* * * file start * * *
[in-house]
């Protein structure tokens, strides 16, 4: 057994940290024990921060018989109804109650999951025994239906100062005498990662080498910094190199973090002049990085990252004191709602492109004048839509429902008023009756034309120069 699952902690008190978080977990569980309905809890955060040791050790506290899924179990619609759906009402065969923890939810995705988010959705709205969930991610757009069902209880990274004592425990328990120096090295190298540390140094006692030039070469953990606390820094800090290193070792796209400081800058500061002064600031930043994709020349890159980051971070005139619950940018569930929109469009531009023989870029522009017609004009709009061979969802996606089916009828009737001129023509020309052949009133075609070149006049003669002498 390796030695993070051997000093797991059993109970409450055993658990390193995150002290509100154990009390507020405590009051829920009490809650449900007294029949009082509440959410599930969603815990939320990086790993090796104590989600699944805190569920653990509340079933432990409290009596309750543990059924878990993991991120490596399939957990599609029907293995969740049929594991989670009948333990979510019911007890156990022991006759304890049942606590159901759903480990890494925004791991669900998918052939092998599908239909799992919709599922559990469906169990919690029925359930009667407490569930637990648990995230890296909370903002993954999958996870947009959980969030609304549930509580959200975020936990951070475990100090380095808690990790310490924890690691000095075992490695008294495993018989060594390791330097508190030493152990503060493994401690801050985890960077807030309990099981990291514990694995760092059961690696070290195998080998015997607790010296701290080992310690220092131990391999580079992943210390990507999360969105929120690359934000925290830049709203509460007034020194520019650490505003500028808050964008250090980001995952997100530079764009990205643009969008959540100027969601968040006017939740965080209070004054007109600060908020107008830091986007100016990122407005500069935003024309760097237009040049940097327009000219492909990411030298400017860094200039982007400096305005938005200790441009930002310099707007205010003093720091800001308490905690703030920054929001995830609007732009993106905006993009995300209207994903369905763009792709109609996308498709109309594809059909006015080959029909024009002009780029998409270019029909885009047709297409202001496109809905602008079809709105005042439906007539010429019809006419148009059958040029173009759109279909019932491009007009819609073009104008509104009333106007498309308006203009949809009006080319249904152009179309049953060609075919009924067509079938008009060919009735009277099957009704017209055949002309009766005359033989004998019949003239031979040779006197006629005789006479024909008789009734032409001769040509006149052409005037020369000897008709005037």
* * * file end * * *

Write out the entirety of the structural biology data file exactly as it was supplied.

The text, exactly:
[in-house]
């Protein structure tokens, strides 16, 4: 057994940290024990921060018989109804109650999951025994239906100062005498990662080498910094190199973090002049990085990252004191709602492109004048839509429902008023009756034309120069 699952902690008190978080977990569980309905809890955060040791050790506290899924179990619609759906009402065969923890939810995705988010959705709205969930991610757009069902209880990274004592425990328990120096090295190298540390140094006692030039070469953990606390820094800090290193070792796209400081800058500061002064600031930043994709020349890159980051971070005139619950940018569930929109469009531009023989870029522009017609004009709009061979969802996606089916009828009737001129023509020309052949009133075609070149006049003669002498 390796030695993070051997000093797991059993109970409450055993658990390193995150002290509100154990009390507020405590009051829920009490809650449900007294029949009082509440959410599930969603815990939320990086790993090796104590989600699944805190569920653990509340079933432990409290009596309750543990059924878990993991991120490596399939957990599609029907293995969740049929594991989670009948333990979510019911007890156990022991006759304890049942606590159901759903480990890494925004791991669900998918052939092998599908239909799992919709599922559990469906169990919690029925359930009667407490569930637990648990995230890296909370903002993954999958996870947009959980969030609304549930509580959200975020936990951070475990100090380095808690990790310490924890690691000095075992490695008294495993018989060594390791330097508190030493152990503060493994401690801050985890960077807030309990099981990291514990694995760092059961690696070290195998080998015997607790010296701290080992310690220092131990391999580079992943210390990507999360969105929120690359934000925290830049709203509460007034020194520019650490505003500028808050964008250090980001995952997100530079764009990205643009969008959540100027969601968040006017939740965080209070004054007109600060908020107008830091986007100016990122407005500069935003024309760097237009040049940097327009000219492909990411030298400017860094200039982007400096305005938005200790441009930002310099707007205010003093720091800001308490905690703030920054929001995830609007732009993106905006993009995300209207994903369905763009792709109609996308498709109309594809059909006015080959029909024009002009780029998409270019029909885009047709297409202001496109809905602008079809709105005042439906007539010429019809006419148009059958040029173009759109279909019932491009007009819609073009104008509104009333106007498309308006203009949809009006080319249904152009179309049953060609075919009924067509079938008009060919009735009277099957009704017209055949002309009766005359033989004998019949003239031979040779006197006629005789006479024909008789009734032409001769040509006149052409005037020369000897008709005037």